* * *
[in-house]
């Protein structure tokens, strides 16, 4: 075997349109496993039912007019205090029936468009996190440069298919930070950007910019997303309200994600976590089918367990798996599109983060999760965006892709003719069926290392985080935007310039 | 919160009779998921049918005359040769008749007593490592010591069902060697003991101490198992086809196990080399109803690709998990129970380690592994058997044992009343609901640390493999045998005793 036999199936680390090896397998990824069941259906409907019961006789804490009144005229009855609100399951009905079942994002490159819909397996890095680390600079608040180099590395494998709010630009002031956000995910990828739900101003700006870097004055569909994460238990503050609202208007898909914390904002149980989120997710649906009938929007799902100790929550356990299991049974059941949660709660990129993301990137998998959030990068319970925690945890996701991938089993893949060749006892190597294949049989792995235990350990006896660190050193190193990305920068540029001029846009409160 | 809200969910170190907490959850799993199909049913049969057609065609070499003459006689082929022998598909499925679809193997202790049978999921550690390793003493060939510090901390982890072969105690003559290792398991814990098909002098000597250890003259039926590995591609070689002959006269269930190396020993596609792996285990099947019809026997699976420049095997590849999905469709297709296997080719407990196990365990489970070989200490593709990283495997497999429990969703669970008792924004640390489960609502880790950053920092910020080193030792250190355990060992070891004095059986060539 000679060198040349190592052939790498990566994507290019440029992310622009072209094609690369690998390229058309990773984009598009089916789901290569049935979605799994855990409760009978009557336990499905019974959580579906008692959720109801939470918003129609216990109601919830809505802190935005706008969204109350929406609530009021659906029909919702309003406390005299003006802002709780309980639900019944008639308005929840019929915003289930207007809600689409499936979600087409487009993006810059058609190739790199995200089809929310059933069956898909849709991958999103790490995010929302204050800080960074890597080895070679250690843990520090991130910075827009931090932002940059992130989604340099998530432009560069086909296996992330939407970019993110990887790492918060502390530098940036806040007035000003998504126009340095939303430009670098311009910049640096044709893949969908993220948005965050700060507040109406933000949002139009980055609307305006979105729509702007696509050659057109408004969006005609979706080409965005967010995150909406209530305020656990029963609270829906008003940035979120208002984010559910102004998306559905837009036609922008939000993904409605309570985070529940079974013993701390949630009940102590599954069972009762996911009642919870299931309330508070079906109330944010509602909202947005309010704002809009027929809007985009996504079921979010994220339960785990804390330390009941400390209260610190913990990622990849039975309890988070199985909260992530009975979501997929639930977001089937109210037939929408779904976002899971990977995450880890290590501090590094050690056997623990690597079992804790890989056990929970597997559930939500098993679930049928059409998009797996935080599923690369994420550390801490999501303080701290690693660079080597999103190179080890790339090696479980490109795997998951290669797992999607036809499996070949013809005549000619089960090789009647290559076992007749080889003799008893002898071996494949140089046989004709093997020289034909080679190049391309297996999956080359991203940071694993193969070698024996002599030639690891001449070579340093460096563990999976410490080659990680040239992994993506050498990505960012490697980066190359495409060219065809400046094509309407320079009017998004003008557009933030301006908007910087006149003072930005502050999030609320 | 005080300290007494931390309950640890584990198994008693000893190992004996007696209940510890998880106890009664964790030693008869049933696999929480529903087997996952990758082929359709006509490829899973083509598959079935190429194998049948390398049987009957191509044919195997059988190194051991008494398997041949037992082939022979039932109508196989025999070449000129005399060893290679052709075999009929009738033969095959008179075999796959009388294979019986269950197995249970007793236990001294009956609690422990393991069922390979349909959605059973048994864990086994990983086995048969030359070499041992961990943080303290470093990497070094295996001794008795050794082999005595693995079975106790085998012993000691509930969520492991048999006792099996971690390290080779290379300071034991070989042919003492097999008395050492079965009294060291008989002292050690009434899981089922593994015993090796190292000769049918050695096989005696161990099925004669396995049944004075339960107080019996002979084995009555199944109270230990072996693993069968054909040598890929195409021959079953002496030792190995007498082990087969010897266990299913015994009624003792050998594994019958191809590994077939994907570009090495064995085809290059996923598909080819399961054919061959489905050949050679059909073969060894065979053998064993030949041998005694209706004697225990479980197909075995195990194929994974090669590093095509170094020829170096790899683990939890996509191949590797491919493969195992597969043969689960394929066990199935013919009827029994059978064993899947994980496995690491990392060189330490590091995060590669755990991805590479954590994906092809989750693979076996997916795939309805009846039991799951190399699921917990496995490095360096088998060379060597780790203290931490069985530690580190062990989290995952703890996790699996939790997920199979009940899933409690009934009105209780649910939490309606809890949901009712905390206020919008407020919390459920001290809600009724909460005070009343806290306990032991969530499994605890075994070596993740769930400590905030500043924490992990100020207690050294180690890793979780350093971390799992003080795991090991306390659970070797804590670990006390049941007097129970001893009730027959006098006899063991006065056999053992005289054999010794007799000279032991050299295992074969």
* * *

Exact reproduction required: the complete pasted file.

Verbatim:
[in-house]
């Protein structure tokens, strides 16, 4: 075997349109496993039912007019205090029936468009996190440069298919930070950007910019997303309200994600976590089918367990798996599109983060999760965006892709003719069926290392985080935007310039 | 919160009779998921049918005359040769008749007593490592010591069902060697003991101490198992086809196990080399109803690709998990129970380690592994058997044992009343609901640390493999045998005793 036999199936680390090896397998990824069941259906409907019961006789804490009144005229009855609100399951009905079942994002490159819909397996890095680390600079608040180099590395494998709010630009002031956000995910990828739900101003700006870097004055569909994460238990503050609202208007898909914390904002149980989120997710649906009938929007799902100790929550356990299991049974059941949660709660990129993301990137998998959030990068319970925690945890996701991938089993893949060749006892190597294949049989792995235990350990006896660190050193190193990305920068540029001029846009409160 | 809200969910170190907490959850799993199909049913049969057609065609070499003459006689082929022998598909499925679809193997202790049978999921550690390793003493060939510090901390982890072969105690003559290792398991814990098909002098000597250890003259039926590995591609070689002959006269269930190396020993596609792996285990099947019809026997699976420049095997590849999905469709297709296997080719407990196990365990489970070989200490593709990283495997497999429990969703669970008792924004640390489960609502880790950053920092910020080193030792250190355990060992070891004095059986060539 000679060198040349190592052939790498990566994507290019440029992310622009072209094609690369690998390229058309990773984009598009089916789901290569049935979605799994855990409760009978009557336990499905019974959580579906008692959720109801939470918003129609216990109601919830809505802190935005706008969204109350929406609530009021659906029909919702309003406390005299003006802002709780309980639900019944008639308005929840019929915003289930207007809600689409499936979600087409487009993006810059058609190739790199995200089809929310059933069956898909849709991958999103790490995010929302204050800080960074890597080895070679250690843990520090991130910075827009931090932002940059992130989604340099998530432009560069086909296996992330939407970019993110990887790492918060502390530098940036806040007035000003998504126009340095939303430009670098311009910049640096044709893949969908993220948005965050700060507040109406933000949002139009980055609307305006979105729509702007696509050659057109408004969006005609979706080409965005967010995150909406209530305020656990029963609270829906008003940035979120208002984010559910102004998306559905837009036609922008939000993904409605309570985070529940079974013993701390949630009940102590599954069972009762996911009642919870299931309330508070079906109330944010509602909202947005309010704002809009027929809007985009996504079921979010994220339960785990804390330390009941400390209260610190913990990622990849039975309890988070199985909260992530009975979501997929639930977001089937109210037939929408779904976002899971990977995450880890290590501090590094050690056997623990690597079992804790890989056990929970597997559930939500098993679930049928059409998009797996935080599923690369994420550390801490999501303080701290690693660079080597999103190179080890790339090696479980490109795997998951290669797992999607036809499996070949013809005549000619089960090789009647290559076992007749080889003799008893002898071996494949140089046989004709093997020289034909080679190049391309297996999956080359991203940071694993193969070698024996002599030639690891001449070579340093460096563990999976410490080659990680040239992994993506050498990505960012490697980066190359495409060219065809400046094509309407320079009017998004003008557009933030301006908007910087006149003072930005502050999030609320 | 005080300290007494931390309950640890584990198994008693000893190992004996007696209940510890998880106890009664964790030693008869049933696999929480529903087997996952990758082929359709006509490829899973083509598959079935190429194998049948390398049987009957191509044919195997059988190194051991008494398997041949037992082939022979039932109508196989025999070449000129005399060893290679052709075999009929009738033969095959008179075999796959009388294979019986269950197995249970007793236990001294009956609690422990393991069922390979349909959605059973048994864990086994990983086995048969030359070499041992961990943080303290470093990497070094295996001794008795050794082999005595693995079975106790085998012993000691509930969520492991048999006792099996971690390290080779290379300071034991070989042919003492097999008395050492079965009294060291008989002292050690009434899981089922593994015993090796190292000769049918050695096989005696161990099925004669396995049944004075339960107080019996002979084995009555199944109270230990072996693993069968054909040598890929195409021959079953002496030792190995007498082990087969010897266990299913015994009624003792050998594994019958191809590994077939994907570009090495064995085809290059996923598909080819399961054919061959489905050949050679059909073969060894065979053998064993030949041998005694209706004697225990479980197909075995195990194929994974090669590093095509170094020829170096790899683990939890996509191949590797491919493969195992597969043969689960394929066990199935013919009827029994059978064993899947994980496995690491990392060189330490590091995060590669755990991805590479954590994906092809989750693979076996997916795939309805009846039991799951190399699921917990496995490095360096088998060379060597780790203290931490069985530690580190062990989290995952703890996790699996939790997920199979009940899933409690009934009105209780649910939490309606809890949901009712905390206020919008407020919390459920001290809600009724909460005070009343806290306990032991969530499994605890075994070596993740769930400590905030500043924490992990100020207690050294180690890793979780350093971390799992003080795991090991306390659970070797804590670990006390049941007097129970001893009730027959006098006899063991006065056999053992005289054999010794007799000279032991050299295992074969």